Blasphemy cases

Published February 12, 2015

OVER the years, as self-anointed ‘defenders of the faith’ have multiplied in a rightward-drifting Pakistan, the number of people accused of ‘offences against religion’ has gone up exponentially.

As reported in this paper, the Punjab prosecution department, in collaboration with the home and police departments, has shortlisted 50 undertrial blasphemy cases to be fast-tracked in which the state itself will defend the accused.

Also read: Govt to defend ‘victimised’ blasphemy accused

According to the government, the selected cases — chosen from 262 being tried in different courts in Punjab from 2010 to date — are of those who have been languishing behind bars due to lack of, or weak, evidence and non-availability of counsel.

Further, it has been said, the accused in these cases are ones who have been ‘victimised’ and that some of them may also be medically examined to gauge their mental health.

It is encouraging that Punjab is making efforts to expedite matters for those who appear to have either been unjustly charged with blasphemy, or deprived of their right to due process in such cases.

However, the criteria for their selection say much about the radicalisation of this society, in which vigilante justice in matters of faith is often feted rather than vilified.

Why are there such few lawyers available to defend blasphemy accused? Because lawyers defending such individuals are deemed guilty by association, sometimes by those who themselves have sworn to uphold the law.

Advocate Rashid Rehman, shortly before his murder in May last year, received death threats from fellow lawyers for defending a blasphemy accused. Then there is the blasphemy law itself, and the procedural requirements according to which someone can be charged under it.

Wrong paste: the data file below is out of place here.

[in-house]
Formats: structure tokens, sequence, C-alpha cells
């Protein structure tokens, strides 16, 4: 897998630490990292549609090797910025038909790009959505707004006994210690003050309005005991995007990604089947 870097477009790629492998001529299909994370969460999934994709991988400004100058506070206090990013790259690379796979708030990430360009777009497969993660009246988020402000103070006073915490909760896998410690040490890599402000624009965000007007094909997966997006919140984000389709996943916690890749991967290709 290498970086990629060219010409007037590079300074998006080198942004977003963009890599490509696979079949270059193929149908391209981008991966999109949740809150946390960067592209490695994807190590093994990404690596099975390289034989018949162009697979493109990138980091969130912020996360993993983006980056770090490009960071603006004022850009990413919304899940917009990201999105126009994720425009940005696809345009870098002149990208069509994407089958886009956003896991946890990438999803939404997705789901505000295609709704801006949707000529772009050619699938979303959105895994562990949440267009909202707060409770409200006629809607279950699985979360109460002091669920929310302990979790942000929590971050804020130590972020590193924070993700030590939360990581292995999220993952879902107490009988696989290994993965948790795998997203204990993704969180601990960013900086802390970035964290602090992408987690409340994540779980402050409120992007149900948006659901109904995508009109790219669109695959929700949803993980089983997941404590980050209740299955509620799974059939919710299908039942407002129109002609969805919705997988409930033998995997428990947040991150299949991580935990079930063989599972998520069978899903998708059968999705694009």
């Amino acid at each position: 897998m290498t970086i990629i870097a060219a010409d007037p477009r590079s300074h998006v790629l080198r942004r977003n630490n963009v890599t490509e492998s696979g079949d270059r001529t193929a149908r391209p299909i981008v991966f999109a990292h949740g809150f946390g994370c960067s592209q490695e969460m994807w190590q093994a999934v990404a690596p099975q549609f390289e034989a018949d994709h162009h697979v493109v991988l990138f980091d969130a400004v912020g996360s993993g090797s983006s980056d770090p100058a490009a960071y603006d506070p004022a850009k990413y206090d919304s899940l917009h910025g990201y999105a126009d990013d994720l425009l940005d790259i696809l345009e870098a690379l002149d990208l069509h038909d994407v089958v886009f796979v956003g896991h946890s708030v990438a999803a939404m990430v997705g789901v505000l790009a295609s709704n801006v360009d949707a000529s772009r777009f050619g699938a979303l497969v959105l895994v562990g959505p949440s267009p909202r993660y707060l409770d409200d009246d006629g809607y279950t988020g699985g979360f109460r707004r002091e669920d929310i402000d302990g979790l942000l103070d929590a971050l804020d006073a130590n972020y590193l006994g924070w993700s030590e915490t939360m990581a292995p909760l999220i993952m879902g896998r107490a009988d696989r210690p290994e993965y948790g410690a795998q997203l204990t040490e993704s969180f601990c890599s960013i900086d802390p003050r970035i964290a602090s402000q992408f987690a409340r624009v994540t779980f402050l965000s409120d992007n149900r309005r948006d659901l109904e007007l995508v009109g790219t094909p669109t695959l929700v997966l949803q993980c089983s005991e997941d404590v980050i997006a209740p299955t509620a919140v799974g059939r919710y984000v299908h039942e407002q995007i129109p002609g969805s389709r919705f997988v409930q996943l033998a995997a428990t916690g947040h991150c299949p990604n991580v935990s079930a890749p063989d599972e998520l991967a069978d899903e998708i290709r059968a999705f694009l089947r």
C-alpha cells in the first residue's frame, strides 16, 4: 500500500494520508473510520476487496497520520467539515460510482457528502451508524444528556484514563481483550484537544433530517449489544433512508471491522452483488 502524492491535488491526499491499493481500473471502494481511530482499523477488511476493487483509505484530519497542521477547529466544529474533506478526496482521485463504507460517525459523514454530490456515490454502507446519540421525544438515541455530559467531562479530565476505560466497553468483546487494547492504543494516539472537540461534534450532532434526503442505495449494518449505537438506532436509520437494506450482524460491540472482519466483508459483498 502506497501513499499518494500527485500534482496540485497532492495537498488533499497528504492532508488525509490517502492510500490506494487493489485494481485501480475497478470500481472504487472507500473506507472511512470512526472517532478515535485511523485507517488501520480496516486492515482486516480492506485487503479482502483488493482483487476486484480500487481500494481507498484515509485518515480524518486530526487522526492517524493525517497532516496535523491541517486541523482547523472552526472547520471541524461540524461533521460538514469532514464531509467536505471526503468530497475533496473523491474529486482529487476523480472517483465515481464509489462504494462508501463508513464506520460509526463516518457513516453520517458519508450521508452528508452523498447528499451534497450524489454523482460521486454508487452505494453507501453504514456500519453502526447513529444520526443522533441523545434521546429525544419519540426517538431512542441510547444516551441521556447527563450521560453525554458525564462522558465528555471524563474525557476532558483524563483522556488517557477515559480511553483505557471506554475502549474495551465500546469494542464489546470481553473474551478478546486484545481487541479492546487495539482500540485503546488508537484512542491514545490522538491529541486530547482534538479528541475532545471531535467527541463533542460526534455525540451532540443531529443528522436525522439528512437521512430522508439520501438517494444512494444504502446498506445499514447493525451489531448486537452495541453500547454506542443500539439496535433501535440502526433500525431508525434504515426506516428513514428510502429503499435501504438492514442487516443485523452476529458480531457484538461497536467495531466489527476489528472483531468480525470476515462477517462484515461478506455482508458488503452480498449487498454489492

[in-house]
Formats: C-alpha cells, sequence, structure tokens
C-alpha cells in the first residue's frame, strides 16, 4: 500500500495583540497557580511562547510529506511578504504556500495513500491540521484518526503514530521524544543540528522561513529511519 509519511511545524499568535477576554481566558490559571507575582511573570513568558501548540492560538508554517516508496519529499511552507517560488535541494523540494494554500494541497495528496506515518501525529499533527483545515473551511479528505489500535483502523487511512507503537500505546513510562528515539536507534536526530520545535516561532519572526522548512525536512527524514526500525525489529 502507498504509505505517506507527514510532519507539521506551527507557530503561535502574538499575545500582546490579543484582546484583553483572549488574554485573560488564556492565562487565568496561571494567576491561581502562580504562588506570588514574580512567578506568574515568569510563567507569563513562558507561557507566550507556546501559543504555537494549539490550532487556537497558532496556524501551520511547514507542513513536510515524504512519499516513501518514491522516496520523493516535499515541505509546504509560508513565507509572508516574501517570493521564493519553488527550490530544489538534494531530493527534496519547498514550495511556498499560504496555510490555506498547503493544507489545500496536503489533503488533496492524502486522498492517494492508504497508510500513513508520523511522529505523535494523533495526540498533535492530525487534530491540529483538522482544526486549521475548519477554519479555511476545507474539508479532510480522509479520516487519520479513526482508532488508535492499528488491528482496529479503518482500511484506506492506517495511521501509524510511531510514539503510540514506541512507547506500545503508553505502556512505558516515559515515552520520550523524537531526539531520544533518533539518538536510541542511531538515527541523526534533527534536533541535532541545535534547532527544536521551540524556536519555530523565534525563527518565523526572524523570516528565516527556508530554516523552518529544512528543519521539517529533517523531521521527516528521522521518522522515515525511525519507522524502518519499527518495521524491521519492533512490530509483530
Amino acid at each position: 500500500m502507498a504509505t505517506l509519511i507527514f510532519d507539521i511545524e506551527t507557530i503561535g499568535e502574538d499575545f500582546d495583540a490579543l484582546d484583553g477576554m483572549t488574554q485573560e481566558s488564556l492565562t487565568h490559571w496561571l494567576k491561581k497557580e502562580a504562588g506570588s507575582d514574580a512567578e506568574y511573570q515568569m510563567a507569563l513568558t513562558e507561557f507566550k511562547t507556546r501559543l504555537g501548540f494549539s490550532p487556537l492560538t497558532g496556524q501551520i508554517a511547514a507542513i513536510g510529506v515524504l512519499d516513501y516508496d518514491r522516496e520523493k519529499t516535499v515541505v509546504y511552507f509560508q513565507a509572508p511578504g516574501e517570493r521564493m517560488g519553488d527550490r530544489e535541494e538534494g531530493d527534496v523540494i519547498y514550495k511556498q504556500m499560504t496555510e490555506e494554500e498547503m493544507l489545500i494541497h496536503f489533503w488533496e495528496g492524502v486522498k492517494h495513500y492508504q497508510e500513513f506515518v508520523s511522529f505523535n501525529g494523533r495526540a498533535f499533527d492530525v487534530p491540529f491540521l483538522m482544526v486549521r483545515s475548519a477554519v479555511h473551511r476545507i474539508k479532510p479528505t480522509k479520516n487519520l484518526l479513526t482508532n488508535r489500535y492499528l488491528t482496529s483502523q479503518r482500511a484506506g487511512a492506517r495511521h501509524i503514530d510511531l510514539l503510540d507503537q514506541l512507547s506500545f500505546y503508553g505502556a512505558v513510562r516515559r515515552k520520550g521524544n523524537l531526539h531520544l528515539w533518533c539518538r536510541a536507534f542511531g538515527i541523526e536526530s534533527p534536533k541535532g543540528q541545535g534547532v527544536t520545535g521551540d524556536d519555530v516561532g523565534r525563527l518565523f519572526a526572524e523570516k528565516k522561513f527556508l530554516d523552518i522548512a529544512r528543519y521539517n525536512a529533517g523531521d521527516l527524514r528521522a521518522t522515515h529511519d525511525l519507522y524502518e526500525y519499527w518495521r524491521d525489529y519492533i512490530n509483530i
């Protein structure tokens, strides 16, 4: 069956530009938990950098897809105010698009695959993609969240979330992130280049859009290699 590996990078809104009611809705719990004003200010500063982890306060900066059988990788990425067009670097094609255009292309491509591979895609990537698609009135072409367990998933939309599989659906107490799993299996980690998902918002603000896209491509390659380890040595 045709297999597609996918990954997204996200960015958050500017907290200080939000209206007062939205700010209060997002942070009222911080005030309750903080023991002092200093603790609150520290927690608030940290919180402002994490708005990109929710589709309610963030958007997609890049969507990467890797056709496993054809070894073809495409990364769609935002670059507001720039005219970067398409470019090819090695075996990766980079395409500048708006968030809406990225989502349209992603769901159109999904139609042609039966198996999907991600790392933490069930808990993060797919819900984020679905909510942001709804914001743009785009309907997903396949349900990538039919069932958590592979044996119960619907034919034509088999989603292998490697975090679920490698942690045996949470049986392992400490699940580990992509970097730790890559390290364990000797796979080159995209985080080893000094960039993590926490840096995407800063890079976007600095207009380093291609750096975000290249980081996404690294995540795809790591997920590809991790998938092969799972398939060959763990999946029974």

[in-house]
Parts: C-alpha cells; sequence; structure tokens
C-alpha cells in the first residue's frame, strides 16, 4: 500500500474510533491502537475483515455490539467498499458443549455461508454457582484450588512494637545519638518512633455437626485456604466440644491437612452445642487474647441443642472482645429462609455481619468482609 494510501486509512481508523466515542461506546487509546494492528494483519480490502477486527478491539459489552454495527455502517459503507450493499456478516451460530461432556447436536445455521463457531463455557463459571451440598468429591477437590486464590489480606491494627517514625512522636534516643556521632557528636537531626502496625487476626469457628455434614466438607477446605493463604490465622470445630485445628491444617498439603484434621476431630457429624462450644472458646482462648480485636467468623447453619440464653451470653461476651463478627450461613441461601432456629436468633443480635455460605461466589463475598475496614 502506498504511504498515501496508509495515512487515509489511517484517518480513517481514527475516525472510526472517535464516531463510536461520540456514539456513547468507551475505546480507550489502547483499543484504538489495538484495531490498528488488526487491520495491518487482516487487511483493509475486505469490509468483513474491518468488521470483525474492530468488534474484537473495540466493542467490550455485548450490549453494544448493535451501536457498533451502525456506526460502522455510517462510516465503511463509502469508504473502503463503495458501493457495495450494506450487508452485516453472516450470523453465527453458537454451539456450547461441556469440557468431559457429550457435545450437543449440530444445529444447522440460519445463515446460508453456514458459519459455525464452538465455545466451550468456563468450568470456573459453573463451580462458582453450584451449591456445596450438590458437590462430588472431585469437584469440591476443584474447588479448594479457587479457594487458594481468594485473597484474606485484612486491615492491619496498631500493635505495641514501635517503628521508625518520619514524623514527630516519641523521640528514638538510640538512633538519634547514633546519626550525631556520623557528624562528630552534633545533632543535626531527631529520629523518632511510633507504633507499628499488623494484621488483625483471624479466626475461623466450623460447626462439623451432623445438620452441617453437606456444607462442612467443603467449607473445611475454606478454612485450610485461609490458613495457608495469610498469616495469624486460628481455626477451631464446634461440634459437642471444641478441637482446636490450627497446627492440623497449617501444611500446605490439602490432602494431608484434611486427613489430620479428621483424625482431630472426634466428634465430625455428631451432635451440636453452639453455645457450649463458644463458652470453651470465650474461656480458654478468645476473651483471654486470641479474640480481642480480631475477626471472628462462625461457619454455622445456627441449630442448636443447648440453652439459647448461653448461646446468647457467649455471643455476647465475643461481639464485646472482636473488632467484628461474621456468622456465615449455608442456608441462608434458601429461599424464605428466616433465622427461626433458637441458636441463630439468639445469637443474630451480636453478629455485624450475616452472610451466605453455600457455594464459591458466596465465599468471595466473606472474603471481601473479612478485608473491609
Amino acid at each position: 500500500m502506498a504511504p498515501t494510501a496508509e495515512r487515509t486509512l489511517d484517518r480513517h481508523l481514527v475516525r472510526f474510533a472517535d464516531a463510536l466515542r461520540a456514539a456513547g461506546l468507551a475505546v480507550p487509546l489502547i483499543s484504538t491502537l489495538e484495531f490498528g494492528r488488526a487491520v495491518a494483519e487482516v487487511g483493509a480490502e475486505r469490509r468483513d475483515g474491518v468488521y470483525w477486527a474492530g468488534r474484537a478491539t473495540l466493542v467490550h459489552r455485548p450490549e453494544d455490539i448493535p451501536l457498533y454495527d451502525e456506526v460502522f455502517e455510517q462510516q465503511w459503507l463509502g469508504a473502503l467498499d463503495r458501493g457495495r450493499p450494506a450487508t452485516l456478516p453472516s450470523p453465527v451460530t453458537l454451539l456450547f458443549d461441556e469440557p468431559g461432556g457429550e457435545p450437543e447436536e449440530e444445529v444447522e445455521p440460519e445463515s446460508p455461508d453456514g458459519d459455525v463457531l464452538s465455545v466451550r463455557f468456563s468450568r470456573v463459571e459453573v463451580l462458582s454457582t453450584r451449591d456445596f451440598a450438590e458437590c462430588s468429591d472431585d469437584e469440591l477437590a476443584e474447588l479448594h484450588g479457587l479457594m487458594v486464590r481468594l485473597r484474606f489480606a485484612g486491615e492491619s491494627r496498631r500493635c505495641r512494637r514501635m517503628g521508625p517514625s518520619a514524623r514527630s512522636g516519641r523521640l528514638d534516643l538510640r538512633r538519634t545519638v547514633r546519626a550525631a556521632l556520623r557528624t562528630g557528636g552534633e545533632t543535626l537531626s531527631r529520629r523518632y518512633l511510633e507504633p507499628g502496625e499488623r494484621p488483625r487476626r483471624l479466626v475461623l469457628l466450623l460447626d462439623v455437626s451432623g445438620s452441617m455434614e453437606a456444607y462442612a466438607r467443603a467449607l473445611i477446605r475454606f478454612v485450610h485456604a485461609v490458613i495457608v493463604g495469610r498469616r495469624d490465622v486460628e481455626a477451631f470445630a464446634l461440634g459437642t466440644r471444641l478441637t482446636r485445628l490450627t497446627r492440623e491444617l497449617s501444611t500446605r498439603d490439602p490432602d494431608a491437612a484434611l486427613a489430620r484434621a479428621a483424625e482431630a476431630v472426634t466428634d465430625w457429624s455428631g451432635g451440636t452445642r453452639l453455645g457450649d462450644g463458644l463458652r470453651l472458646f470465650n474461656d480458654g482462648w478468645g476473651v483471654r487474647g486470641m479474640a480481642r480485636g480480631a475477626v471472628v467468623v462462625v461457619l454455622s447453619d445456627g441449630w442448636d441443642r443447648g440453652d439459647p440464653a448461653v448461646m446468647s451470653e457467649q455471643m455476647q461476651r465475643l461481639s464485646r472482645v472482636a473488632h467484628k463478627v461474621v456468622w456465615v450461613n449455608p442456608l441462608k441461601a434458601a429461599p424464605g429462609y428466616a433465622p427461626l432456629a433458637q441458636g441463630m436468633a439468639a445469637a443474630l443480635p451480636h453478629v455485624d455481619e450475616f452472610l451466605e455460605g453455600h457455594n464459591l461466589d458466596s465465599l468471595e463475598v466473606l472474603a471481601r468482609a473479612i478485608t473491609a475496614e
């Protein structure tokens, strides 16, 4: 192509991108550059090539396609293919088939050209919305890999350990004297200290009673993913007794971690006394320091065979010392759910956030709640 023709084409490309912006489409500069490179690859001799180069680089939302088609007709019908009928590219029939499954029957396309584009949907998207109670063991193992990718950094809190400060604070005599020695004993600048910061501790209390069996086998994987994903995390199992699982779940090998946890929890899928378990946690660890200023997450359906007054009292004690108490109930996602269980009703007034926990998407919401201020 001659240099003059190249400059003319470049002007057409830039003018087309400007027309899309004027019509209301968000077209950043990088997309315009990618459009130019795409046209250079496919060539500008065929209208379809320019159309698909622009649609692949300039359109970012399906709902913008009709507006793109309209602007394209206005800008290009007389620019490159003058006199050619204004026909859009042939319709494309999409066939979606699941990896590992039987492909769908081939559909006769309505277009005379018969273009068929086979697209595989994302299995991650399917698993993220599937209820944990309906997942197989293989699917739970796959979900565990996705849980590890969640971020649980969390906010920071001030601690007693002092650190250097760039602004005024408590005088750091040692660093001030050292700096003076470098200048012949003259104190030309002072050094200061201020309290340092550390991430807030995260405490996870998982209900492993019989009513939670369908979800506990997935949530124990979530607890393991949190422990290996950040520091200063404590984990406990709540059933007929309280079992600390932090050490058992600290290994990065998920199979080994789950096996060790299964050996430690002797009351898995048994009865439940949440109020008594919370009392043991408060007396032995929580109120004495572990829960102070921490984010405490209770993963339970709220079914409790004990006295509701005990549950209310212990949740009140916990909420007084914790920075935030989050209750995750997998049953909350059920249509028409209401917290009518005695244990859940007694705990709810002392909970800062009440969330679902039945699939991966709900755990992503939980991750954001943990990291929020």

While no one should have to fear being charged with a crime — any crime — in the absence of the requisite prima facie evidence, a charge of blasphemy instantly stigmatises the individual and invites the risk of violence against him.

Several such accused have been murdered behind bars, some even after being acquitted. A revisiting of the blasphemy law, at the very least, to prevent false allegations based on vendetta or even pure mischief, is thus urgently required.

Finally, it would have been appropriate if some of the cases selected for speedy trials involved accused that belong to minority faiths.

For while allegations of blasphemy menace Muslims and non-Muslims alike, minorities are especially vulnerable, with entire communities driven out of their homes in paroxysms of faith-based violence.

Published in Dawn, February 12th, 2015

On a mobile phone? Get the Dawn Mobile App: Apple Store | Google Play


27 Nov 2021

Supporting ECP

ALTHOUGH the government bulldozed legislation on electronic voting machines through parliament, the reality is that...
27 Nov 2021

Forgiving the Taliban

IF there is one takeaway from Thursday’s gathering of more than 1,000 Shia Hazaras in Kabul, it is the call given...
Living in fear
Updated 27 Nov 2021

Living in fear

THE registration of a blasphemy case against four members of a family from a village on the outskirts of Lahore has...
26 Nov 2021

State Bank’s projections

THE macroeconomic projections listed by the State Bank of Pakistan in its annual report on the nation’s economy...
Ad distribution
Updated 26 Nov 2021

Ad distribution

If present govt can muster will to achieve this task it would set a solid precedent that no future govt would find easy to undo.
26 Nov 2021

Messy passengers

NEWS that passengers on a PIA flight from Manchester to Islamabad left so much litter on the plane that it led to a...